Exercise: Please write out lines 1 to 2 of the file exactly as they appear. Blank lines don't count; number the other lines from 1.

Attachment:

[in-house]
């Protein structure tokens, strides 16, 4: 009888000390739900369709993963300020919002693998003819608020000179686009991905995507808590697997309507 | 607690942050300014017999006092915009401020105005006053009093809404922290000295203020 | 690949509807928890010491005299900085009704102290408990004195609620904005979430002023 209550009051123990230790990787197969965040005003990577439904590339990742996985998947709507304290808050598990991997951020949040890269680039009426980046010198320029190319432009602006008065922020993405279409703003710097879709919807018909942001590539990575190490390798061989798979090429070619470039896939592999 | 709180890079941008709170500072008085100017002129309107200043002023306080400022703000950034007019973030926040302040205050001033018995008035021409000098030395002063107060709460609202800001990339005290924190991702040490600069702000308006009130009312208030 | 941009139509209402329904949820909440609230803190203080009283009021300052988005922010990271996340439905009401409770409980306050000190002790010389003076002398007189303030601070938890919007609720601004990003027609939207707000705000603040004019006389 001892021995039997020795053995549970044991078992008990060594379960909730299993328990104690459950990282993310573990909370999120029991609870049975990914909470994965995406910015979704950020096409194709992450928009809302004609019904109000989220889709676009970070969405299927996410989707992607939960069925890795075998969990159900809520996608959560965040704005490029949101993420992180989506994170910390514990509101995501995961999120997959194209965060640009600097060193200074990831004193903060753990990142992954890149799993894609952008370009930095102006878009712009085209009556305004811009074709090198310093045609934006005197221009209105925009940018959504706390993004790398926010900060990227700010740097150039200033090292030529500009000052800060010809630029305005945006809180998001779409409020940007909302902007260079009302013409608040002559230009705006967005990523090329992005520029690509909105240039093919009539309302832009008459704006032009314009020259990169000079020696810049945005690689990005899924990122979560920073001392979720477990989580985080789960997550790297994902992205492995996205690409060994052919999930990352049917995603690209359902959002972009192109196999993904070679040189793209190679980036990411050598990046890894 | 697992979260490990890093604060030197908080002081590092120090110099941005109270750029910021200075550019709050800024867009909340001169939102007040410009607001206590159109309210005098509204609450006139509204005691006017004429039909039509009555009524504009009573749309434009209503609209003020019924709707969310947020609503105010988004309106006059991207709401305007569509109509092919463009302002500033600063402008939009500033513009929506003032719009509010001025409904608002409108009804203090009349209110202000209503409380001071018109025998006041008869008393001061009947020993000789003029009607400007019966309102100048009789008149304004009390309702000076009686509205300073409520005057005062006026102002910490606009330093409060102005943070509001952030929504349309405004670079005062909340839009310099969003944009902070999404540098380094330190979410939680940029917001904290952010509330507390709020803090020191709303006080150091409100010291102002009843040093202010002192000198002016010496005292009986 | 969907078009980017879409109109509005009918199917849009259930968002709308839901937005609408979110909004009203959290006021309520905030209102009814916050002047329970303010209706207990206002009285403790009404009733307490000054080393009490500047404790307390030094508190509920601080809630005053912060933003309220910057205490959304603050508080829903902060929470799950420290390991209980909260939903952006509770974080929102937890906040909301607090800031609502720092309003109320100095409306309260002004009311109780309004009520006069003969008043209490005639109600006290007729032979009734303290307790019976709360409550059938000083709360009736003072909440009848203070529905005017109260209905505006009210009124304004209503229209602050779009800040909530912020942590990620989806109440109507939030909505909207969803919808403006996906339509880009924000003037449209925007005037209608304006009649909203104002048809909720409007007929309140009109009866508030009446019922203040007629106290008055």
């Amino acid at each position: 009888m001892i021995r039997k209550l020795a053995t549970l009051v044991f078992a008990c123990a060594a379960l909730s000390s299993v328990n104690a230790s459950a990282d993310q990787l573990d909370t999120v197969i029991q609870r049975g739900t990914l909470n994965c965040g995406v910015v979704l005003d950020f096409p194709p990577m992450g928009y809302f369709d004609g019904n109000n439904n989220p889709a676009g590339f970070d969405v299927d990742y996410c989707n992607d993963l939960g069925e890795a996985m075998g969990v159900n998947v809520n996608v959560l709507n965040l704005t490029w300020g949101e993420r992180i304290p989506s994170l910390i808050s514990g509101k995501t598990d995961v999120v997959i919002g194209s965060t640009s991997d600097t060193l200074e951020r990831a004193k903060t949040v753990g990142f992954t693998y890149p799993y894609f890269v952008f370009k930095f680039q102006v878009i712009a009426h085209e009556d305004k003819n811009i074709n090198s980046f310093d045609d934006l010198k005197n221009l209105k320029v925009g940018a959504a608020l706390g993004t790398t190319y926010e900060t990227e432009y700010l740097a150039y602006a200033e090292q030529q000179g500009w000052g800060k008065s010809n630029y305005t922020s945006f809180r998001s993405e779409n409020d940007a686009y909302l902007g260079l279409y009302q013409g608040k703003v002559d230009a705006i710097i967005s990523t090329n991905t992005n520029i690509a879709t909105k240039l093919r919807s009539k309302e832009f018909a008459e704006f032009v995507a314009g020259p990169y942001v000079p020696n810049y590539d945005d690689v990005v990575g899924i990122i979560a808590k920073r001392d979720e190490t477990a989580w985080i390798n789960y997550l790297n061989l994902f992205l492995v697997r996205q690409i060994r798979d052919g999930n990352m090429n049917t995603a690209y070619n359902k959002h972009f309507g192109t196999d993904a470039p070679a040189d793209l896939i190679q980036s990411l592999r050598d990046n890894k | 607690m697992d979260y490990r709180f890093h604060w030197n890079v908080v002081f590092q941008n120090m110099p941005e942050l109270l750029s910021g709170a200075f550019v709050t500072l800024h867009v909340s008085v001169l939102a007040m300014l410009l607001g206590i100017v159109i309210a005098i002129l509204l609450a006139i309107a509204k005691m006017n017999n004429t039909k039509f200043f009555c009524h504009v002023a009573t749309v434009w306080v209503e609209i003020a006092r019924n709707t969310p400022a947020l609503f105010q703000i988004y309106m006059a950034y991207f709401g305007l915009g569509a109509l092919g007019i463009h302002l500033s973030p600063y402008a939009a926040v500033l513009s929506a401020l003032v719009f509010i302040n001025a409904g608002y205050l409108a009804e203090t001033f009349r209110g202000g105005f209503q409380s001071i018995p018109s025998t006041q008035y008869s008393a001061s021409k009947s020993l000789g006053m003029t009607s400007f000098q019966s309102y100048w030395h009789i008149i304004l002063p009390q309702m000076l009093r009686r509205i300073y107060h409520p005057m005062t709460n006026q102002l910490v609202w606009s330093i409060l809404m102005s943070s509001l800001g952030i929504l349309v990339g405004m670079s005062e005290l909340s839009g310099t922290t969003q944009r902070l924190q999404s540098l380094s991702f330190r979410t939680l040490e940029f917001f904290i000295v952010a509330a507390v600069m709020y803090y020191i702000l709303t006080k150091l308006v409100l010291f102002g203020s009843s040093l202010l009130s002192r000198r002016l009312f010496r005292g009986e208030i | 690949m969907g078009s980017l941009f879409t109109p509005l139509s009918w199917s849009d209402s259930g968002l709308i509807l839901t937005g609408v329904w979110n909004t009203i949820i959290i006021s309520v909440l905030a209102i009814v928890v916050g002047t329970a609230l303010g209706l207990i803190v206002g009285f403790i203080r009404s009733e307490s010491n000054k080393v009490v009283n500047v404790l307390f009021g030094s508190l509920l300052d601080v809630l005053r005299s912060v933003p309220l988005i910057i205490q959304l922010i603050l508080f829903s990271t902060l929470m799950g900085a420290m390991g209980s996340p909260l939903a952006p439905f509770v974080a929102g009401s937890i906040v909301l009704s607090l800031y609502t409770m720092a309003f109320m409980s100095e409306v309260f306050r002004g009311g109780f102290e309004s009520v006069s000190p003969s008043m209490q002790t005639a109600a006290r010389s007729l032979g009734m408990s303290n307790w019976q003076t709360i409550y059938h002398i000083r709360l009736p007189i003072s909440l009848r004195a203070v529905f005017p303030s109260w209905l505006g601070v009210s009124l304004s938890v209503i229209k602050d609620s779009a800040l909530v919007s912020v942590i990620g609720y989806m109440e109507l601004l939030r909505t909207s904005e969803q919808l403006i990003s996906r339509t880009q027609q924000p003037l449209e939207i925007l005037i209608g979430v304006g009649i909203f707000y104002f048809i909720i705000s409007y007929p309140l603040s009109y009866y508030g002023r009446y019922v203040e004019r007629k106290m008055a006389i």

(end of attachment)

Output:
[in-house]
């Protein structure tokens, strides 16, 4: 009888000390739900369709993963300020919002693998003819608020000179686009991905995507808590697997309507 | 607690942050300014017999006092915009401020105005006053009093809404922290000295203020 | 690949509807928890010491005299900085009704102290408990004195609620904005979430002023 209550009051123990230790990787197969965040005003990577439904590339990742996985998947709507304290808050598990991997951020949040890269680039009426980046010198320029190319432009602006008065922020993405279409703003710097879709919807018909942001590539990575190490390798061989798979090429070619470039896939592999 | 709180890079941008709170500072008085100017002129309107200043002023306080400022703000950034007019973030926040302040205050001033018995008035021409000098030395002063107060709460609202800001990339005290924190991702040490600069702000308006009130009312208030 | 941009139509209402329904949820909440609230803190203080009283009021300052988005922010990271996340439905009401409770409980306050000190002790010389003076002398007189303030601070938890919007609720601004990003027609939207707000705000603040004019006389 001892021995039997020795053995549970044991078992008990060594379960909730299993328990104690459950990282993310573990909370999120029991609870049975990914909470994965995406910015979704950020096409194709992450928009809302004609019904109000989220889709676009970070969405299927996410989707992607939960069925890795075998969990159900809520996608959560965040704005490029949101993420992180989506994170910390514990509101995501995961999120997959194209965060640009600097060193200074990831004193903060753990990142992954890149799993894609952008370009930095102006878009712009085209009556305004811009074709090198310093045609934006005197221009209105925009940018959504706390993004790398926010900060990227700010740097150039200033090292030529500009000052800060010809630029305005945006809180998001779409409020940007909302902007260079009302013409608040002559230009705006967005990523090329992005520029690509909105240039093919009539309302832009008459704006032009314009020259990169000079020696810049945005690689990005899924990122979560920073001392979720477990989580985080789960997550790297994902992205492995996205690409060994052919999930990352049917995603690209359902959002972009192109196999993904070679040189793209190679980036990411050598990046890894 | 697992979260490990890093604060030197908080002081590092120090110099941005109270750029910021200075550019709050800024867009909340001169939102007040410009607001206590159109309210005098509204609450006139509204005691006017004429039909039509009555009524504009009573749309434009209503609209003020019924709707969310947020609503105010988004309106006059991207709401305007569509109509092919463009302002500033600063402008939009500033513009929506003032719009509010001025409904608002409108009804203090009349209110202000209503409380001071018109025998006041008869008393001061009947020993000789003029009607400007019966309102100048009789008149304004009390309702000076009686509205300073409520005057005062006026102002910490606009330093409060102005943070509001952030929504349309405004670079005062909340839009310099969003944009902070999404540098380094330190979410939680940029917001904290952010509330507390709020803090020191709303006080150091409100010291102002009843040093202010002192000198002016010496005292009986 | 969907078009980017879409109109509005009918199917849009259930968002709308839901937005609408979110909004009203959290006021309520905030209102009814916050002047329970303010209706207990206002009285403790009404009733307490000054080393009490500047404790307390030094508190509920601080809630005053912060933003309220910057205490959304603050508080829903902060929470799950420290390991209980909260939903952006509770974080929102937890906040909301607090800031609502720092309003109320100095409306309260002004009311109780309004009520006069003969008043209490005639109600006290007729032979009734303290307790019976709360409550059938000083709360009736003072909440009848203070529905005017109260209905505006009210009124304004209503229209602050779009800040909530912020942590990620989806109440109507939030909505909207969803919808403006996906339509880009924000003037449209925007005037209608304006009649909203104002048809909720409007007929309140009109009866508030009446019922203040007629106290008055």